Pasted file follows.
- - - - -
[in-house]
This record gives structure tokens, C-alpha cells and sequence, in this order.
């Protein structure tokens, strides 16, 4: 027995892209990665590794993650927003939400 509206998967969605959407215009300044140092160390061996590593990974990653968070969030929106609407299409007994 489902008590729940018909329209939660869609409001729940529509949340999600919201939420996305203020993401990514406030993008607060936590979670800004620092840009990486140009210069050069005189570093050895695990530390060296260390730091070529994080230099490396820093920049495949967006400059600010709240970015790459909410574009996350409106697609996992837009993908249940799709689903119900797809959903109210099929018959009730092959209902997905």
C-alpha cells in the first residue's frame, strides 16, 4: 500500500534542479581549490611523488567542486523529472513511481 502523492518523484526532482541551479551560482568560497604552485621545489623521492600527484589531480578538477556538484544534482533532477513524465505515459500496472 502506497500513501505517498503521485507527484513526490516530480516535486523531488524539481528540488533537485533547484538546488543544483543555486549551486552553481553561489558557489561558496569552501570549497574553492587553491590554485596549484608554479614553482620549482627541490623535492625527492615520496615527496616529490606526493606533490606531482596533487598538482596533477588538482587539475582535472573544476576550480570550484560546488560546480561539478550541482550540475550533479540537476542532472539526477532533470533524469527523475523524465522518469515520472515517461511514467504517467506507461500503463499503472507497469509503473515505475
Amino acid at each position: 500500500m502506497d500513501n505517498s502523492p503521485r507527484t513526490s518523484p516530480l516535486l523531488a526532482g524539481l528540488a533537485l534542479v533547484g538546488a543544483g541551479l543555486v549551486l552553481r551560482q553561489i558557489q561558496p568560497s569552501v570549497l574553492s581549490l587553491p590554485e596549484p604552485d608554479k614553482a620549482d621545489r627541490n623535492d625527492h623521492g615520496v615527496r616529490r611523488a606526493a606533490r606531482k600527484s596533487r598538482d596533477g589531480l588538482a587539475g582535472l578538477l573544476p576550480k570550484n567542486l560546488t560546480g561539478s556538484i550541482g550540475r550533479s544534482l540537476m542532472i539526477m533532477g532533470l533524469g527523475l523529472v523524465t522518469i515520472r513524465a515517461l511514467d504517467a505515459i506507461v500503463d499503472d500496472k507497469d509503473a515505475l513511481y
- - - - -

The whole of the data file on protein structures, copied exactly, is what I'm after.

[in-house]
This record gives structure tokens, C-alpha cells and sequence, in this order.
């Protein structure tokens, strides 16, 4: 027995892209990665590794993650927003939400 509206998967969605959407215009300044140092160390061996590593990974990653968070969030929106609407299409007994 489902008590729940018909329209939660869609409001729940529509949340999600919201939420996305203020993401990514406030993008607060936590979670800004620092840009990486140009210069050069005189570093050895695990530390060296260390730091070529994080230099490396820093920049495949967006400059600010709240970015790459909410574009996350409106697609996992837009993908249940799709689903119900797809959903109210099929018959009730092959209902997905």
C-alpha cells in the first residue's frame, strides 16, 4: 500500500534542479581549490611523488567542486523529472513511481 502523492518523484526532482541551479551560482568560497604552485621545489623521492600527484589531480578538477556538484544534482533532477513524465505515459500496472 502506497500513501505517498503521485507527484513526490516530480516535486523531488524539481528540488533537485533547484538546488543544483543555486549551486552553481553561489558557489561558496569552501570549497574553492587553491590554485596549484608554479614553482620549482627541490623535492625527492615520496615527496616529490606526493606533490606531482596533487598538482596533477588538482587539475582535472573544476576550480570550484560546488560546480561539478550541482550540475550533479540537476542532472539526477532533470533524469527523475523524465522518469515520472515517461511514467504517467506507461500503463499503472507497469509503473515505475
Amino acid at each position: 500500500m502506497d500513501n505517498s502523492p503521485r507527484t513526490s518523484p516530480l516535486l523531488a526532482g524539481l528540488a533537485l534542479v533547484g538546488a543544483g541551479l543555486v549551486l552553481r551560482q553561489i558557489q561558496p568560497s569552501v570549497l574553492s581549490l587553491p590554485e596549484p604552485d608554479k614553482a620549482d621545489r627541490n623535492d625527492h623521492g615520496v615527496r616529490r611523488a606526493a606533490r606531482k600527484s596533487r598538482d596533477g589531480l588538482a587539475g582535472l578538477l573544476p576550480k570550484n567542486l560546488t560546480g561539478s556538484i550541482g550540475r550533479s544534482l540537476m542532472i539526477m533532477g532533470l533524469g527523475l523529472v523524465t522518469i515520472r513524465a515517461l511514467d504517467a505515459i506507461v500503463d499503472d500496472k507497469d509503473a515505475l513511481y